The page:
The long-term goal of the proposed research is to study the transcriptional regulation of the phase II drug-metabolizing and clearing enzymes by the xenobiotic nuclear receptor PXR. The phase II conjugating enzymes such as the UDP-glucuronosyltransferases (UGTs) function in concert with the oxidative phase I cytochrome P450 enzymes (CYPs) to eliminate xenobiotics such as prescription drugs and over-the-counter medications, and endobiotics such as bilirubin, steroid hormones and bile acids. The nuclear receptor PXR was initially identified as a xenosensor to regulate the expression of CYP genes via its binding to the PXR-response elements found within the mammalian CYP gene promoters. The identity of PXR as a species-specific xenosensor has been established by previous transgenic and gene knockout studies. Having established CYP genes as PXR targets, the presence of candidate PXR response elements in genes encoding the phase II UGT gene products raises the potential for a broader physiological function of PXR in xenobiotic response and clearance. However, whether UGTs are induced by PXR is unclear. To investigate UGTs as potential transcriptional targets of PXR, we propose to: (1) clone the UGT1A1 promoter and characterize its regulation by PXR; (2) examine the regulation of hepatic UGTs in mouse models bearing heightened (VP-hPXR transgenic), compromised (PXR knockout), or """"""""humanized"""""""" (PXR knockout/hPXR transgenic) receptor activity; (3) examine the effect of altered PXR activity on bilirubin homeostasis; (4) examine the regulation of intestinal UGTs by PXR. If the regulation of phase II enzymes such as the UGTs by PXR proven to be true, we are toward establishing PXR as a master transcriptional regulator of the mammalian xenobiotic response. The results of these studies will provide novel elements in understanding the transcriptional regulation of UGT. It is anticipated that elucidation of the molecular basis of UGT regulation using the """"""""humanized"""""""" mice will have great implication in human physiology and diseases. These include bilirubin and hormonal homeostasis, drug metabolism, and chemical carcinogenesis.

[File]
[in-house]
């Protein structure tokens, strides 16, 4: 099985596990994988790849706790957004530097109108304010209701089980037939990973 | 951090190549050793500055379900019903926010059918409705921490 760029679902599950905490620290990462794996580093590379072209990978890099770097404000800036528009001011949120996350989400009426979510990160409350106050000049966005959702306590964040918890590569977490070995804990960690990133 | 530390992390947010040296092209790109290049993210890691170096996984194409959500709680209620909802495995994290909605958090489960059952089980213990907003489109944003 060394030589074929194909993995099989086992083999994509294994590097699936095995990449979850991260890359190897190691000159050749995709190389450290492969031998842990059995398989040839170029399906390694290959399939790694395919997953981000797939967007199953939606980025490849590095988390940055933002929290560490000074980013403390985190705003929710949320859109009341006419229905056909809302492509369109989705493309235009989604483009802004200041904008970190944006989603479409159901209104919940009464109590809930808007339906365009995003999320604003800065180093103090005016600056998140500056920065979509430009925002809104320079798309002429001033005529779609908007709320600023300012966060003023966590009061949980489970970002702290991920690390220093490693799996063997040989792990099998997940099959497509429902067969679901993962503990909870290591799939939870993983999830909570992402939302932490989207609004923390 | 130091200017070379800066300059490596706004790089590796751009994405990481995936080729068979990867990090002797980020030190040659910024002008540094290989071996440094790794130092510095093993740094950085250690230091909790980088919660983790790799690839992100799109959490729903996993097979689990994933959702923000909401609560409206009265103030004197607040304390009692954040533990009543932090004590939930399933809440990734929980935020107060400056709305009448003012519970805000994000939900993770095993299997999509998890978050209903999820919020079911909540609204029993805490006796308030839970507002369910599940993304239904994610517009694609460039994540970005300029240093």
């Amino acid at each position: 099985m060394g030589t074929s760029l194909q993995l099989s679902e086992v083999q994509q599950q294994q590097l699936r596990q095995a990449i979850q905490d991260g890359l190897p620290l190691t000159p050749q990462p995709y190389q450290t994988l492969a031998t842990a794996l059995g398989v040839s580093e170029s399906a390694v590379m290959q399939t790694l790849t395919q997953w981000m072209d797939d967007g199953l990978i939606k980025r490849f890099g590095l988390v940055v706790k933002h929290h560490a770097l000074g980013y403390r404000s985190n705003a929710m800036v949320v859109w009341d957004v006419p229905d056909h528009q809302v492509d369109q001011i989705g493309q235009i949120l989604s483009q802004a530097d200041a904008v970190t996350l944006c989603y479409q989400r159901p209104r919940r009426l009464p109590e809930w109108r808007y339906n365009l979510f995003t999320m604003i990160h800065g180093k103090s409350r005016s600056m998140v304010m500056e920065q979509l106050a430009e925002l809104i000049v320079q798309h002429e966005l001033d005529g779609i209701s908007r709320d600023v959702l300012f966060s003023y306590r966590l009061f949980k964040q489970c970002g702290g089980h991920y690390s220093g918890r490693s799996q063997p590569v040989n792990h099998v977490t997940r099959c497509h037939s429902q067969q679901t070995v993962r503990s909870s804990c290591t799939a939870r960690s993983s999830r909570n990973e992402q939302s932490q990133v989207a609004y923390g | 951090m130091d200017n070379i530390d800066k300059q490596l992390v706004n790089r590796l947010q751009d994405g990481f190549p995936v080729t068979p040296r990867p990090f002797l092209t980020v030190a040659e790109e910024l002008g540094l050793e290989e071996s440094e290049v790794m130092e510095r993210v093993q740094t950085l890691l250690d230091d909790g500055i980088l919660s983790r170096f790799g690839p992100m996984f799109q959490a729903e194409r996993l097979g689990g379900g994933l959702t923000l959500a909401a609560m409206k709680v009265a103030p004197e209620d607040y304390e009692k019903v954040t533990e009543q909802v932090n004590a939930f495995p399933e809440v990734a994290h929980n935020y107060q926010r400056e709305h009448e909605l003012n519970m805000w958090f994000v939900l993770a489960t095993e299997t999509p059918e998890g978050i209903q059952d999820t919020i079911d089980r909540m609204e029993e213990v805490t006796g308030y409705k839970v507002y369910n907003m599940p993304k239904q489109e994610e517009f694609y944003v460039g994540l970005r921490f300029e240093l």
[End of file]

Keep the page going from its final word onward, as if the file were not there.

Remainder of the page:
National Institute of Health (NIH)
National Institute of Environmental Health Sciences (NIEHS)
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Alcohol and Toxicology Subcommittee 4 (ALTX)
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Thompson, Claudia L
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University of Pittsburgh
Schools of Pharmacy
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Jiang, Mengxi; Xie, Wen (2013) Role of the constitutive androstane receptor in obesity and type 2 diabetes: a case study of the endobiotic function of a xenobiotic receptor. Drug Metab Rev 45:156-63
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Zhou, Jie; Febbraio, Maria; Wada, Taira et al. (2008) Hepatic fatty acid transporter Cd36 is a common target of LXR, PXR, and PPARgamma in promoting steatosis. Gastroenterology 134:556-67

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